And while he had a very busy schedule last year with having kind of a … I guess you could say a break from work for a few months as he was changing to a new job. This year, he’s again coming because he realized how important it is and it’s like, again, his own experience was changed and he wants to do more in his local community.

So what I would say is that the March for Life, again, while it’s a moment to testify and to give witness in the public square about the unborn, it also changes our own hearts.

Our deepest hope as those of us who pull this event together is that marchers go back home and make a difference in their local community. Because if it’s just one day that we’re coming together and are really [having a] motivating and exciting day, then we’re not doing our job. The job is really recognizing that we each have a role to play in building a culture of life and to do that in the area where we are planted.

Allen: Speaking of working in that area where you’re planted, you all have also launched a number of marches across America in different cities. Why did you feel that it was important to not just have the national march but also to have marches in states across America?

Mancini: Well, a few years ago as a pro-life organization in D.C,. we found that we were being tapped to do all things and there was a bit of … mission creep even within the organization, not terribly so, but it allowed for some reflection.

After some time I think we were all a little bit burned out and it gave us an opportunity to really look interiorly as well as look up to God and really think about why was the March created and what do we bring to the pro-life movement and to building a culture of life that no other pro-life group brings.

So, what can we do better and more of to end abortion, to change hearts and minds so that abortion is unthinkable in our country? And simultaneously, if you were to ask us, “What is the single thing that you get the most calls about or the most questions about?” It was to help groups start marches in their states and in their local areas.

We didn’t really have the bandwidth to do that well. I mean, we had sort of a very informal toolkit and we take calls and try to give technical assistance, but for the most part, we weren’t really staffed up to be able to help groups do that in a powerful way. So all of that led to a lot of soul-searching and deep discernment with the board.

We decided to try as a beta test, a state march program. So our first state march was in Virginia last year and it was in April and we brought out over 7,000 people for it. And we’re the lead story on the Richmond Times-Dispatch, which is the local Richmond paper. And for so many reasons, it was a huge success and we didn’t quite anticipate that it would be as big of a success as it was.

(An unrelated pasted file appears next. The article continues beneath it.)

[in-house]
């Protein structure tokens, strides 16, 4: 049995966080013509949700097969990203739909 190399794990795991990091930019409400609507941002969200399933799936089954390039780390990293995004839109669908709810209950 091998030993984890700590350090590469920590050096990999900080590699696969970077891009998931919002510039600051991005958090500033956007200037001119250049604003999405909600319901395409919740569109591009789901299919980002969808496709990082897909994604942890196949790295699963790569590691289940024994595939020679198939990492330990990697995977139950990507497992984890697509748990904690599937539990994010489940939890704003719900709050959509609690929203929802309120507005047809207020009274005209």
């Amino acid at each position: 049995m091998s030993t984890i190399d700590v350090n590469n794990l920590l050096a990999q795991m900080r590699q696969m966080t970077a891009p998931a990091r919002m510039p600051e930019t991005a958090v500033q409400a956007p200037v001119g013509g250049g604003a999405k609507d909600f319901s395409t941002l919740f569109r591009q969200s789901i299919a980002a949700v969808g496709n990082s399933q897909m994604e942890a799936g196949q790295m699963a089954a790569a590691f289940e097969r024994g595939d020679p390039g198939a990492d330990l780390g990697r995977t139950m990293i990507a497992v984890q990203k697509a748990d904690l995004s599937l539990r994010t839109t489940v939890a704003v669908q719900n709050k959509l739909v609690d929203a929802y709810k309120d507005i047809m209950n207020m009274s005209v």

So this year we’ll have a second march in Virginia on Feb. 13. We’ll also have a march in Pennsylvania. That’s on May 18. And a march in Hartford, Connecticut, on April 15. Stay tuned for more announcements.

Allen: That’s so exciting. I do want to take just a moment to ask you to share a little bit about your own pro-life journey and how you got connected with March for Life.

Mancini: Oh, well, thank you for asking that. Well, let’s see. I grew up in a Catholic family and social justice and just understanding human dignity was something that was ingrained in my understanding of life and the most important things of life. …

I was 1 of 5. So we loved life, my family, and definitely lived in a way that was very respectful of life. …

After college, I did a volunteer corps, I did something called the Jesuit Volunteer Corps. I worked with young people that were in a crisis setting. They were in a youth crisis shelter.

They were being moved either from a situation that wasn’t safe for them to be in or they’d been found on the streets. And there was a long-term search for more of a permanent home, whether that was going to be foster care or a residential treatment center or what have you.

So my time working with those young people was very informative and I grappled a lot with the deeper questions about would it be better if some of these lives hadn’t been born? Is it unfair to bring some lives into the world when there’s such a difficult scenario and such heavy crosses that these people carry that nobody’s ever really meant to carry?

Anyways, I did a lot of sort of introspection and I came out on the other side really recognizing that every life is a gift. And I guess realizing with humility, who am I to judge the value of someone’s life because they’ve had some hard things happen to them?

And then along the way I’ve had different experiences, obviously, in life. For certain one experience [that] weighs heavily on my heart is two people very close to me when I was in college decided to have an abortion and they didn’t tell me before, they told me after. And then in some cases it was a long time after.

Just hearing the pain that they underwent was so sad and even this terrible guilt that they were experiencing. Of course, there’s always hope and healing.

And I should say that to anyone listening to your podcast, anyone who’s been involved in abortion, there’s so many wonderful groups and people to speak with to find hope and healing after having been involved in abortion.

But I just realized personally through these people who were close to me that women deserve so much better than abortion.

It was just a lived experience of what I’d always believed but I thought in a very sad reality in these situations. So, along the way there have been many different I guess you could say epiphanies throughout my life.